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Publication numberUS4755486 A
Publication typeGrant
Application numberUS 07/108,558
Publication dateJul 5, 1988
Filing dateOct 15, 1987
Priority dateDec 11, 1986
Fee statusPaid
Also published asDE3774246D1, EP0271072A1, EP0271072B1
Publication number07108558, 108558, US 4755486 A, US 4755486A, US-A-4755486, US4755486 A, US4755486A
InventorsHelmuth Treichel, Frank S. Becker
Original AssigneeSiemens Aktiengesellschaft
Export CitationBiBTeX, EndNote, RefMan
External Links: USPTO, USPTO Assignment, Espacenet
Method of producing a defined arsenic doping in silicon semiconductor substrates
US 4755486 A
Abstract
A method of producing a defined arsenic doping in silicon semiconductor substrates is provided. Preferably, the arsenic doping is produced in the sidewalls and floors of trenches having high aspect ratio which are etched into the substrates. An arseno-silicate glass layer is deposited into these trenches to be used as a diffusion source, the glass layer being removed after the diffusion. The arseno-silicate glass layer is deposited by thermal decomposition from the vapor phase of tetraethylortho silicate Si)OC2 H5)4 and triethylarsenate AsO(OC2 H5)3. A steep and reproducible doping profile having constant, maximum penetration depth and high arsenic concentration in the substrate surface which is needed for VLSI semiconductor circuits is obtained through the process of the present invention.
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Claims(11)
We claim:
1. A method of producing a defined arsenic doping in the sidewalls and floors of trenches etched in semiconductor substrates, wherein an arseno-silicate glass layer is deposited into these trenches and used as a diffusion source, the glass layer being removed after the diffusion, comprising the step of depositing the arseno-silicate glass layer in the trench by thermal decomposition from the vapor phase of tetraethylortho silicate (Si(OC2 H5)4) and triethylarsenate (AsO(OC2 H5)3).
2. The method of claim 1 wherein the arseno-silicate glass layer is deposited at approximately 650 to about 750 C.
3. The method of claim 1 wherein the pressure at which the arseno-silicate glass layer is deposited is approximately 0.5 to about 1.1 mbar.
4. The method of claim 1 wherein oxygen is added to decomposing gases.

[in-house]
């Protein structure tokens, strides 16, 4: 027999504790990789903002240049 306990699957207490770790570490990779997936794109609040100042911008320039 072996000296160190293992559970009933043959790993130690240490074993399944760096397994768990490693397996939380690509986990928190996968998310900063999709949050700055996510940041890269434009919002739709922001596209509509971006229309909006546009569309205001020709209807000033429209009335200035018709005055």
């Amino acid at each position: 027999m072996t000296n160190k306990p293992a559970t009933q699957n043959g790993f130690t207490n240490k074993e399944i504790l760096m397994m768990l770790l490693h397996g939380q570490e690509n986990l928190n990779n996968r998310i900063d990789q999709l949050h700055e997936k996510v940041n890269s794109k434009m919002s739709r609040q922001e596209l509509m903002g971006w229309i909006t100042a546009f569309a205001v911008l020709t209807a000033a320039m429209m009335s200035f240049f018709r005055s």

5. The method of claim 2 wherein the pressure at which the arseno-silicate glass layer is deposited is approximately 0.5 to about 1.1 mbar.
6. The method of claim 3 wherein oxygen is added to decomposing gases.
7. The method of claim 5 wherein oxygen is added to decomposing gases.
8. A method of producing a defined arsenic doping in semiconductor substrates having trenches etched therein comprising the steps of:
depositing an arseno-silicate glass layer by thermal decomposition from the vapor phase of tetraethylortho silicate (Si(OC2 H5)4) and triethylarsenate (AsO(OC2 H5)3) at temperatures of approximately 650 to about 750 C. into the trenches to be used as a diffusion source; and
removing the arseno-silicate glass layer after the diffusion.
9. The method of claim 8 wherein oxygen is added to decomposing gases.
10. The method of claim 8 wherein the arseno-silicate glass layer is deposited on the substrate in a horizontal LPCVD system.
11. The method of claim 8 wherein the arseno-silicate glass layer is deposited at a mean temperature of approximately 710 C. and a pressure of approximately 920 mbar.
Description
BACKGROUND OF THE INVENTION

The present invention relates generally to a method for producing an arsenic doping in silicon semiconductor substrates. More specifically, the present invention relates to a method for producing a defined arsenic doping in the side walls and floors of trenches having a high aspect ratio which are etched into a silicon semiconductor substrate, whereby an arseno-silicate glass layer deposited into these trenches is used as a diffusion source, this layer being removed after the diffusion.